Open Mic: MLB Must Take Responsibility and Reconsider Replay
It doesn’t matter your allegiance.
It can be to the Yankees or the Red Sox. Your blood can run Carolina blue or that other blue. You can call yourself a fan of American football or of the European variety. But all fans have been uniting against one team since the beginning of time: the black and white.
The zebras. Or the umps. The refs.
In the thick of every sport lies officiating. Though referees uniforms might run black and white, it appears that calls don’t. There are frequent no calls. Good calls. Bad calls. Questionable calls.
Sunday, Bob Davidson mistakenly overruled Mike Reilly and called the ball foul off a fair three-run home run for Carlos Delgado. Bad call.
The infamous “no goal,” or Brett Hull’s infamous goal scored in triple overtime of Game Six of the Stanley Cup Final, giving the Dallas Stars a 2-1 victory over Buffalo. Good call for Stars. Bad call for Buffalo.
And don’t get me started on some calls made in the playoffs.
But fans can forgive bad calls. What they can’t forgive is not trying to avoid them.
The NFL has their challenges. Good call.
The NBA utilizes instant replay. Good call.
The MLB has no instant replay? You get the point.
The NFL first adopted instant reply in 1986, Canadian football in 2006. The NBA, followed by college basketball. Cricket. Rugby. Even rodeo has instant replay. Yes, even the Professional Bull Riders organization can agree that instant replay is beneficial.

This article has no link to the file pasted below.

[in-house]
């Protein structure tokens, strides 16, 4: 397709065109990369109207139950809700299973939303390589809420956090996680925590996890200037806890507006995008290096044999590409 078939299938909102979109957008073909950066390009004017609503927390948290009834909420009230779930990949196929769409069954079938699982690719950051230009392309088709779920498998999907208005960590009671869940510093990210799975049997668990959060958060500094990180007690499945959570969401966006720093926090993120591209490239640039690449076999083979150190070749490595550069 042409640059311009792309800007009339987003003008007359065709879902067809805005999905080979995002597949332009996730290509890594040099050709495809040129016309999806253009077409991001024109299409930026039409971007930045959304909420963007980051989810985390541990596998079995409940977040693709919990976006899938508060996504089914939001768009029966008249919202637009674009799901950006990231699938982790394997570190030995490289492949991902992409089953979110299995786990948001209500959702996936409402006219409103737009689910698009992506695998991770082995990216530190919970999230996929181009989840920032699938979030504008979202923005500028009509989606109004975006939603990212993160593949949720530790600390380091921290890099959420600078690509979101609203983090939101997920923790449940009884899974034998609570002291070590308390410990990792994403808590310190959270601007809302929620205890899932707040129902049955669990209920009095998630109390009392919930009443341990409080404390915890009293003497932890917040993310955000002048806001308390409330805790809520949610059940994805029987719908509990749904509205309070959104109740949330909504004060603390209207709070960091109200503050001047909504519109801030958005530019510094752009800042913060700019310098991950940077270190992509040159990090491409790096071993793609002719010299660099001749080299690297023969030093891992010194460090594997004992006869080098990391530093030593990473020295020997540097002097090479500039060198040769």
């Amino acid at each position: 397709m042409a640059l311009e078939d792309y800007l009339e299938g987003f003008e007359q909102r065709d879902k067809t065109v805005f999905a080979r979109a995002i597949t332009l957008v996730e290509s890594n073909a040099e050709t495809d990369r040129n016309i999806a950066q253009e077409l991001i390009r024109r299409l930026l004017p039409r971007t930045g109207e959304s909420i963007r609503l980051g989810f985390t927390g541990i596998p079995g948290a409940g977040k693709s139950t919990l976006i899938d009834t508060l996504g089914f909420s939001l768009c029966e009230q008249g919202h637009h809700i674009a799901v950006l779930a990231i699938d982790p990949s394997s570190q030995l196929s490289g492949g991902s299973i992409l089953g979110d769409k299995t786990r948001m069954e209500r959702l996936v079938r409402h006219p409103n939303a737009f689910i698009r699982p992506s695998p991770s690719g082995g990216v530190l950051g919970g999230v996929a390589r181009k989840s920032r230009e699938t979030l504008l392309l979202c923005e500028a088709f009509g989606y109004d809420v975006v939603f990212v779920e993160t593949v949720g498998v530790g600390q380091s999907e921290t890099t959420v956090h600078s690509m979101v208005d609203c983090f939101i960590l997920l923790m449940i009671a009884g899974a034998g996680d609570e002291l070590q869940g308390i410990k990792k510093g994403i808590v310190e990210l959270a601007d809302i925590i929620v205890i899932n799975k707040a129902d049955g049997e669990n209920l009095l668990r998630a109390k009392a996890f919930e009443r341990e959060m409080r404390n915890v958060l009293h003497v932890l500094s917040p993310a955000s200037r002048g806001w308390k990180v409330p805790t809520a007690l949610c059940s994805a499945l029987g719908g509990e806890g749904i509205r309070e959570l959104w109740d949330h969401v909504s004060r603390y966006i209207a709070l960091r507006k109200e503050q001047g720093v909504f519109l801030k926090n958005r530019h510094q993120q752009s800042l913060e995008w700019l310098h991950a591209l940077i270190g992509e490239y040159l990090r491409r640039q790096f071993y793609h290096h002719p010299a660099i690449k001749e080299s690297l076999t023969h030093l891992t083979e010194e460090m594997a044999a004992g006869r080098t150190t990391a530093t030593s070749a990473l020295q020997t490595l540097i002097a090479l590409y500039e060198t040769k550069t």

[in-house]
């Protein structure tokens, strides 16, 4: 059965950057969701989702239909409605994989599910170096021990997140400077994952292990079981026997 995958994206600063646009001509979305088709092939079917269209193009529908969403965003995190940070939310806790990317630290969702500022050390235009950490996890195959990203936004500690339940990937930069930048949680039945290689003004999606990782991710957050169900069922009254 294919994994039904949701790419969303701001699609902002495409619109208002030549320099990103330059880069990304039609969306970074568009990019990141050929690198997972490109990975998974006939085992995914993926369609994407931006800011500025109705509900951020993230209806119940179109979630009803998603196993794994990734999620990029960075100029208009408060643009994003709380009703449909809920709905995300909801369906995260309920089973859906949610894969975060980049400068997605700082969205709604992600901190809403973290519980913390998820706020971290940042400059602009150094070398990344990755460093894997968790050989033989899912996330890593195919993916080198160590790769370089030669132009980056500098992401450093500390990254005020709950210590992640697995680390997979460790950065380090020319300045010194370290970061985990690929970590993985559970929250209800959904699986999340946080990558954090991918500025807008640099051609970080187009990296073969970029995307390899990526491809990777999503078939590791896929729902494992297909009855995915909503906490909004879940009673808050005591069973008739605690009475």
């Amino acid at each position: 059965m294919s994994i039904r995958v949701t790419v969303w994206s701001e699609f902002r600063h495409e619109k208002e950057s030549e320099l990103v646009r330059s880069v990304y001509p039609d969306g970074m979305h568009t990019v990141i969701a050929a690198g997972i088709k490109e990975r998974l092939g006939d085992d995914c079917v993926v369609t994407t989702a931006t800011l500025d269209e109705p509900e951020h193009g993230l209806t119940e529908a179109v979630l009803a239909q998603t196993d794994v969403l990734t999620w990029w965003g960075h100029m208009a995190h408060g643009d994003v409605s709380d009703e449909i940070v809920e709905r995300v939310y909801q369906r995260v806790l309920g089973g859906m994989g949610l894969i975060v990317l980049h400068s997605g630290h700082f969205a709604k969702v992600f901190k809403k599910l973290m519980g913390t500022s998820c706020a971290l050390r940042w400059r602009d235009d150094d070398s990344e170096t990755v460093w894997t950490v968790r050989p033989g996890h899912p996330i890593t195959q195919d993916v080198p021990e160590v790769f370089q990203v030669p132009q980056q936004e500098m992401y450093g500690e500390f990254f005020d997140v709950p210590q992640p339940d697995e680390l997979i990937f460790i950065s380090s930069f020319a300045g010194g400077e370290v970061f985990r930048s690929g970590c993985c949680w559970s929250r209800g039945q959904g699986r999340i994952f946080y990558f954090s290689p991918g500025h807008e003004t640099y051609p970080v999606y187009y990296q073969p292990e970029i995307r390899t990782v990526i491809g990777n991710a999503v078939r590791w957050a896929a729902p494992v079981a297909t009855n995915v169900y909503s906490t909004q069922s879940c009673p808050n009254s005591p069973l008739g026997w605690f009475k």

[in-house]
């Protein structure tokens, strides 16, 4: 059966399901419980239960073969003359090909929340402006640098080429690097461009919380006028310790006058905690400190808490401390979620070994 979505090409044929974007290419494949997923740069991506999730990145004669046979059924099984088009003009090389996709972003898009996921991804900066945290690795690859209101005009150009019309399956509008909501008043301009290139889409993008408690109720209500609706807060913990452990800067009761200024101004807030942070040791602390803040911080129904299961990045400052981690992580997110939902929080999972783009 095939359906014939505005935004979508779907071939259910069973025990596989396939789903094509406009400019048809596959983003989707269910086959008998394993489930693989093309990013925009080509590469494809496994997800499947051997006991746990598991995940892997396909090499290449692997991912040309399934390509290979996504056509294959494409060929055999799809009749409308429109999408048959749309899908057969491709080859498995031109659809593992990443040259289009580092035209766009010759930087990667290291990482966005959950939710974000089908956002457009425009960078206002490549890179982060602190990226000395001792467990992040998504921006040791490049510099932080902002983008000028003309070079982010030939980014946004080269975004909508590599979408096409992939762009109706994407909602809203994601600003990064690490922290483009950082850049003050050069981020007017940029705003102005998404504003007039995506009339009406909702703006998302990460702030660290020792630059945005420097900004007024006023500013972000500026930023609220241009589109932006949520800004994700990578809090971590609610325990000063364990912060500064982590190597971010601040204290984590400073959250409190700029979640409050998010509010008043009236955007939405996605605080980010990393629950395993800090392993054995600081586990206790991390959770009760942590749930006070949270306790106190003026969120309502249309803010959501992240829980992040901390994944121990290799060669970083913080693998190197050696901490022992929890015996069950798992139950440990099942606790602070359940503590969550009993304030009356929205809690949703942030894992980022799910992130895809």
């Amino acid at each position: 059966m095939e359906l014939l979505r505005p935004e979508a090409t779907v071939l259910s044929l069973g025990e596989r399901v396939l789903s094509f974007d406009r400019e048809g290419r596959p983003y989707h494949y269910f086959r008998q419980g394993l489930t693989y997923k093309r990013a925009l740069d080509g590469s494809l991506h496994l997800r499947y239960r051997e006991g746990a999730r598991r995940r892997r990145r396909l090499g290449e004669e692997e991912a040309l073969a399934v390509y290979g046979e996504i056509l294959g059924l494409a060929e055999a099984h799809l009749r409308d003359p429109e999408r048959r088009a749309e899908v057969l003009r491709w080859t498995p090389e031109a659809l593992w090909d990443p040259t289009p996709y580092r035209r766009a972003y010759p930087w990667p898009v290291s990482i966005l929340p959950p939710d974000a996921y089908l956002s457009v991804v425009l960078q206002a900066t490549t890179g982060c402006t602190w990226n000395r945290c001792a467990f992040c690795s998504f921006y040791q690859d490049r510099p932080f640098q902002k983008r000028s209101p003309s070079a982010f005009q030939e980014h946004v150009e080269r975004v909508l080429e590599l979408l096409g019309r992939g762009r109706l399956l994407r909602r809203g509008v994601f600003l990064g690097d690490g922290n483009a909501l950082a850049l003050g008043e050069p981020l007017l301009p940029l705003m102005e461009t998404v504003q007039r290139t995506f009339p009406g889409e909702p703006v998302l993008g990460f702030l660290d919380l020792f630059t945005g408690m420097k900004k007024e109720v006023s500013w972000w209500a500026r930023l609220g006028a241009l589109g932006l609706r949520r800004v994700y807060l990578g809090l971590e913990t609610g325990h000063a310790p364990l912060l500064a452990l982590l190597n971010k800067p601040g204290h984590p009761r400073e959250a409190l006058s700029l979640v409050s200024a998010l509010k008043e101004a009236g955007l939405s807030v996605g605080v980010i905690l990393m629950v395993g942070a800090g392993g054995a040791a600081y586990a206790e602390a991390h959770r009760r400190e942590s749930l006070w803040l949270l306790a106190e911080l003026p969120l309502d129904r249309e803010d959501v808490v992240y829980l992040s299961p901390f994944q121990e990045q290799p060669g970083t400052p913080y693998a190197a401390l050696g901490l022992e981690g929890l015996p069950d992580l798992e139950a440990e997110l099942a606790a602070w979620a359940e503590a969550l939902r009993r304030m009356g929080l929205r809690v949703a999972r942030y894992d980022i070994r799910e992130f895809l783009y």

Sunday was only one example of why Major League Baseball needs to adopt instant replay. Numbers show increasing support from team owners, growing from a minute minority to a majority support some form of instant replay. In fact, the collective general managers voted 25-5 in favor of exploring instant replay last year.
Any referee’s judgment call is part of the game. That means occasional bad calls. This should not deter fans from the game. If it does, you’re forgetting what it is you’re watching: a game.
But how about questionable calls when the ball has left the field of play? How about disputed home run calls, is it in or out of the ball park? Is it fair or foul? Why the MLB chooses to continually rely solely on the judgment a handful of men on matters that are often humanly impossible to make accurately is mind-boggling, especially when they can dramatically swing the outcome of a game.
History is littered with good calls and bad.
The fans don't expect referees to always get it right.
But can we all agree that fans deserve a try?
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